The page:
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cxgvd

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Everything posted by cxgvd

  1. Nice car Larry. Too bad about your real estate situation, sorry to hear it. Best of luck, maybe see you at the Old Car Festival next September. Gary
  2. `The owner of the '23 McLaughlin on the judging field at Hershey showed me a tag which simply said " General Motors" mounted on the dash at the centre, down low and I have seen a Maple Leaf branded truck . Gary
  3. Not in a way of fall colours, here is a photo of our 1913 Buick model 31 at Lancaster, Pa for the Hershey Hangover (a pre '16 tour) last week. Mostly still green surprisingly. Gary
  4. For Rod and not to hijack this thread here is a photo as found of the 1915 McLaughlin ( Canadian Buick) my wife and purchased last year for 6,000 to 7,000 USD, hasn't run since 1991. We know the history from new, the fellow we got it from has had it since 1969 and the original purchaser owned until the second world war began. Presently receiving a complete rebuild, just replaced four or five pieces of structural wood and repainted the body a correct dark blue. The fellow told me the engine was rebuilt which I discounted to mean new sparkplugs but was pleasantly surprized to find it was and
  5. Sorry to hear the seller isn't being reasonable, I think you could do wonderful things with this car, A rebuilt magneto is likely $500, the top takes 9 yards of Stayfast at $68 each from LeBaron Bonney plus some assembly required. Have no idea what the generator is although it looks to be well done. Wrong intake manifold and is that a model A carby? Carby is for Rod, that is the correct term isn't it. The four brass fittings under the spark plugs are the remains of the acetylene starter. I've not seen a complete setup though I understand a fellow who uses this forum has one intact. Agai
  6. I've seen the car in Michigan and I saw it running in 2008? at the GM Centennial Parade in Flint. It should make for a good car to drive and restore over time, see my post above. I know it has issues, perhaps if you explain to the owner how much money the repairs would cost and everyone is reasonable a deal could be struck. After all how often do you get a chance to obtain a 100 year old auto. Good hunting. Gary BTW. The exhaust parts are present including the cutout.. the missing parts are just pipes easily obtainable.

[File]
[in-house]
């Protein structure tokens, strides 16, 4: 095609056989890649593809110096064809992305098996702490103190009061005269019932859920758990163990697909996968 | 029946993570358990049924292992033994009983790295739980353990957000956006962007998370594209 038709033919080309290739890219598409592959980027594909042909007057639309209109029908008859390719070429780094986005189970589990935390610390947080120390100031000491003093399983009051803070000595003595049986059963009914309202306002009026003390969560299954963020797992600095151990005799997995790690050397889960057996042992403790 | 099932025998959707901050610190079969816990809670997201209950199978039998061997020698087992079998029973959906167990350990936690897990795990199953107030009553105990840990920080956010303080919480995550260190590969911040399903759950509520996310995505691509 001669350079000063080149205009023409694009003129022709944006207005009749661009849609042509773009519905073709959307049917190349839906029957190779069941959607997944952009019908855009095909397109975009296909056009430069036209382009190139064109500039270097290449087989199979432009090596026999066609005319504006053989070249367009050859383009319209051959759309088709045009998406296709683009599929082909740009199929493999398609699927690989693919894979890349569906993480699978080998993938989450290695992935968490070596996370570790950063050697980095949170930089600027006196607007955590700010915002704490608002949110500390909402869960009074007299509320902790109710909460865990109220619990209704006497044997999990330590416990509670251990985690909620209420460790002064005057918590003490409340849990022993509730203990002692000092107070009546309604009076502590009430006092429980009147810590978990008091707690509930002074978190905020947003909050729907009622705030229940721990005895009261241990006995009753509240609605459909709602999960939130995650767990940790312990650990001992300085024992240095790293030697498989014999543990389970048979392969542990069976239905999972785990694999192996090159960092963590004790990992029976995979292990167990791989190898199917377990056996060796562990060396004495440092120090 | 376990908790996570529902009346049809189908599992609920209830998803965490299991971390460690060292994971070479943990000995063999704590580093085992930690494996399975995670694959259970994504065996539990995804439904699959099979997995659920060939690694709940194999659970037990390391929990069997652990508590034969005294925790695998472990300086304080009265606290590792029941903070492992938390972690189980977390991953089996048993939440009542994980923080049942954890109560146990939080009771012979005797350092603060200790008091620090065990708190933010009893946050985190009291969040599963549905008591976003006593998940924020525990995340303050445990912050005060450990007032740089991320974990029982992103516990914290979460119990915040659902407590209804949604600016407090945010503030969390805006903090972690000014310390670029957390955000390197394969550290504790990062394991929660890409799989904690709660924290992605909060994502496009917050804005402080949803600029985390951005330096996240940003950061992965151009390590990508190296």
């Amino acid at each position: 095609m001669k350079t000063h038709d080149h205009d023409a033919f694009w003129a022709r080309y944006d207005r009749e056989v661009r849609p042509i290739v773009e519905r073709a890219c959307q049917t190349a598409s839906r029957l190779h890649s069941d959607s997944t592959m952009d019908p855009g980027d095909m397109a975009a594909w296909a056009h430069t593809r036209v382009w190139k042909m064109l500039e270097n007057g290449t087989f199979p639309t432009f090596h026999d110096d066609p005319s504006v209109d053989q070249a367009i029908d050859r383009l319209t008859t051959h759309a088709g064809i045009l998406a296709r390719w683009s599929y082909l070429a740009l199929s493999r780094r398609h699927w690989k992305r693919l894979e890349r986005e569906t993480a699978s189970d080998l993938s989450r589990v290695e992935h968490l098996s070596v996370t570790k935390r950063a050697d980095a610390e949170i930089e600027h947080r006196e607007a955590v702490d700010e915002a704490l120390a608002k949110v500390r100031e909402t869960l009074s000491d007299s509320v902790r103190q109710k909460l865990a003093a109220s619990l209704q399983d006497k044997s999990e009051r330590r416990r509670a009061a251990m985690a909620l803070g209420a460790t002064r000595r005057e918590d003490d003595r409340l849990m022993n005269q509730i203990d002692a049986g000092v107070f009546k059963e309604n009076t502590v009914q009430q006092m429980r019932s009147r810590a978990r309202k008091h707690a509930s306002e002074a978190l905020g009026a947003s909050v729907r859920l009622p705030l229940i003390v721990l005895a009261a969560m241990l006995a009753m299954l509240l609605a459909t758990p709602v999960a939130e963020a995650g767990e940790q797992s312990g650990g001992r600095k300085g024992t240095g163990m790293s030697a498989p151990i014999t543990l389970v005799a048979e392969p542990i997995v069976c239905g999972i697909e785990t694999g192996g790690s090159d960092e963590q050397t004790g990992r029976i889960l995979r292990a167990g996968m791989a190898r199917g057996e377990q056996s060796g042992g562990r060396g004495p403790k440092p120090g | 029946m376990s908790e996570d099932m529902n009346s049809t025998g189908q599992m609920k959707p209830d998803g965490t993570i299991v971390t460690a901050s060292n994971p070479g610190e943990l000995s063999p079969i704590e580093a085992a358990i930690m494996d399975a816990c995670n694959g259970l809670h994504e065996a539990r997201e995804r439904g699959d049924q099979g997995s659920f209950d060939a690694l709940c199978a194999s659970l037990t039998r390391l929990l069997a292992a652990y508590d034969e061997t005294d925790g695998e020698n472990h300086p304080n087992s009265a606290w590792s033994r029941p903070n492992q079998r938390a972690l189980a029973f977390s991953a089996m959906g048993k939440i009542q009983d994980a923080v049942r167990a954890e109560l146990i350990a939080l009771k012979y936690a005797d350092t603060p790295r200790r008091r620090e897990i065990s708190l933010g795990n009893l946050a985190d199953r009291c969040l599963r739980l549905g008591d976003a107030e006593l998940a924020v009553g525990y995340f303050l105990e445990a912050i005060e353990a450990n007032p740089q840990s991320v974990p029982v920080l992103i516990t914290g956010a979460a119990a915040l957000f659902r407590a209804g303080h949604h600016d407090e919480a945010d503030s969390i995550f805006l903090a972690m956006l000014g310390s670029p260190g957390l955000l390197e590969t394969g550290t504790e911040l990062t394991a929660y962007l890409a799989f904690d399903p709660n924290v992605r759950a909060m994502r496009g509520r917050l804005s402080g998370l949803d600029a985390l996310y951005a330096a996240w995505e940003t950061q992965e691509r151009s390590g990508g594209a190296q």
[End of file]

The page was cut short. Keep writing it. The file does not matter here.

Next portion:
7. Couldn't agree with buying a project Rod. Many years of bringing a car back to life and with the cost of plating, painting, upholstery and all you will have more in the job than buying an old restoration at a good deal. Then you can drive the car and perform upgrades in the winter, still expensive, but more of a sure thing. I am presently restoring a '15 McLaughlin which has not been on the road since 1991. A good, complete auto which I know the history of since new. I thought I was buying it cheaply but I will be underwater when it is finished. On the upside it will all be new and prope
  8. I found a picture I took perhaps 15 years ago of a 1913 McLaughlin model 31 and it shows a bench seat in the front, rear mounted spare tire and an all wood body. This car had electric generator/starter with electric head and side lamps. I did not look to see how the starter connected to the flywheel, darn. The car was for sale many years ago so it must be in someone possession, Not saying it is the one you are looking at, this one was in Michigan. Gary
  9. Rod; What are the numbers of the car. The serial number is stamped on a round aluminum plate on the front left frame near the headlamp mount. engine number is stamped on the engine mount left hand side and body numbers are stamped an many wooden body parts. Gary
  10. Rod; My model 31, 1913, Flint Buick has a brass radiator painted black and carbide headlamps with oil side lights. I've seen a model 31 McLaughlin and have a photo I'll try and find but from memory your car looks correct, except I thought it may have had cowl ventilators. The '12 model has a round radiator emblem and the '13 is a large square, the McLaughlin is diamond shaped. Couldn't say off hand about the front seat. Gary
  11. McLaughlins were Canadian. Buick chassis with a McLaughlin produced body. From the photos it looks good except as noted the wrong magneto ( the original is poor and often upgraded) and a weird fan brace set up. It is a model 31 with the 201 engine, Buick's most popular car in 1913. By the way the radiator is brass as shown but should be painted black to match the fenders or should I say wings. Gary
  12. When my wife and I went looking for a brass era car to be used for touring we meaning I wanted more car than a T, wound up with a Buick, which we still have and have never regretted owning. The Buick was about 50% more expensive than a Ford back then because the Buick is larger, prettier and more comfortable. Brass cars are few and when we were looking our choices were some Fords, a REO, and our Buick. Buy the car you can rather than pining for a Maytag. Gary BTW I've had a ride in the original Maytag, fine car and fellow. If you get a Ford it is the price of entering the worl
  13. Two years on, how is the VCCA doing? I was a member between 1979 to 2006 and it was a perfect club for me and my cars, but I own no Chevrolets now. Gary
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